Silicon Valley, and the U.S. tech sector in general, is notoriously white and male. The lack of diversity and equity in the tech sector is starting to be addressed in small ways by a (slowly) growing number of entrepreneurs and developers of color, but the industry has a long way to go.
Among the movers and shakers trying to change the monochromatic boys club of Silicon Valley, and New York's burgeoning Silicon Alley, is 29-year-old Tristan Walker. He's best known for managing business development for Four Square, but has recently moved on to pursue other ventures.
In an interview on NPR's All Things Considered, Walker talks about growing up in public housing in Queens, N.Y., the lack of role models in the industry, and his first experiences grappling with white privilege in academia and the tech sector.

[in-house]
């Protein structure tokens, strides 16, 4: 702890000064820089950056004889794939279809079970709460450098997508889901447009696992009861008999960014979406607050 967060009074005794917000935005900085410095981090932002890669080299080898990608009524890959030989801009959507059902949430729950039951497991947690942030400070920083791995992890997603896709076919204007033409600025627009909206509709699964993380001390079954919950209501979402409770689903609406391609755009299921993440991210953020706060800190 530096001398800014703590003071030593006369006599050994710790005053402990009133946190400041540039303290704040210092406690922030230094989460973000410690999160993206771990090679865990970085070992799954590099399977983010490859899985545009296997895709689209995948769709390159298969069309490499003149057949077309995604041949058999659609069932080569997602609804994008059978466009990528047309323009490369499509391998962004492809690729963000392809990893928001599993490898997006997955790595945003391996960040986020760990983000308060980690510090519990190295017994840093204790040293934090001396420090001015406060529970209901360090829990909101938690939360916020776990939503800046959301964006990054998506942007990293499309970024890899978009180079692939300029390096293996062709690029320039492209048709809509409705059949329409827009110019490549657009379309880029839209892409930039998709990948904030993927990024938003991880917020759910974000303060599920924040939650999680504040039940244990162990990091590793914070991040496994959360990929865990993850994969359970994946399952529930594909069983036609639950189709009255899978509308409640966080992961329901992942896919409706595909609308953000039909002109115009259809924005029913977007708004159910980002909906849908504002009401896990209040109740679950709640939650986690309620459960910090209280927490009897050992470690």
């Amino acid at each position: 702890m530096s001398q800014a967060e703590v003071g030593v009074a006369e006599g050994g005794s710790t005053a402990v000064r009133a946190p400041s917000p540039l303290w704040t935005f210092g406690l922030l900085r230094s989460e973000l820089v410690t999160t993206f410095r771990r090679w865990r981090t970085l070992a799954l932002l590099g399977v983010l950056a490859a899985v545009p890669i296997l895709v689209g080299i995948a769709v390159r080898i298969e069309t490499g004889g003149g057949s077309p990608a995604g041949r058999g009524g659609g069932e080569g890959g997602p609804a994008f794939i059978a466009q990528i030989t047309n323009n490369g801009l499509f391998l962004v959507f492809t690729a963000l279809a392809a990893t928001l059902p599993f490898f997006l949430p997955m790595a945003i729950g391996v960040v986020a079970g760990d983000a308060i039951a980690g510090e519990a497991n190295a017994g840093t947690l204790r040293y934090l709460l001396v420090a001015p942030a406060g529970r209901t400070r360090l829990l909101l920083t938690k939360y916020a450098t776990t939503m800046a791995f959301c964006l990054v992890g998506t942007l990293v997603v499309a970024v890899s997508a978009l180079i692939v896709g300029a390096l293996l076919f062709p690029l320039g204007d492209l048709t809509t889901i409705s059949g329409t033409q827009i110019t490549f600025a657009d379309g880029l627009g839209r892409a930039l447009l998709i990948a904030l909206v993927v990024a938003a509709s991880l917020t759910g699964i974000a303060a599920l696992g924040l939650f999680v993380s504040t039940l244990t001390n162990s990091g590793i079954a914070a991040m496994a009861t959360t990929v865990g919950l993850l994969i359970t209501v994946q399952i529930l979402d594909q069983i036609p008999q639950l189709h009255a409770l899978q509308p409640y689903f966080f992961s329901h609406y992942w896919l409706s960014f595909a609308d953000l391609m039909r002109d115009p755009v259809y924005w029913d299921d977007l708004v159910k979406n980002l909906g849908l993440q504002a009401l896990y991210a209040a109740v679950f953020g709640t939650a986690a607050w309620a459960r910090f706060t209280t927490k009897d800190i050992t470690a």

"A lot of my classmates had a confidence that I'd never seen before," he says. "It was almost as if the world just worked for them in a way that they expected it to."
Now, Walker is trying increase diversity in Silicon Valley and beyond with a new organization called Code 2040--named for the anticipated year when minorities will become the majority in the U.S.--which is an internship program for black and Latino students interested in tech. Listen to his full interview on NPR's Code Switch.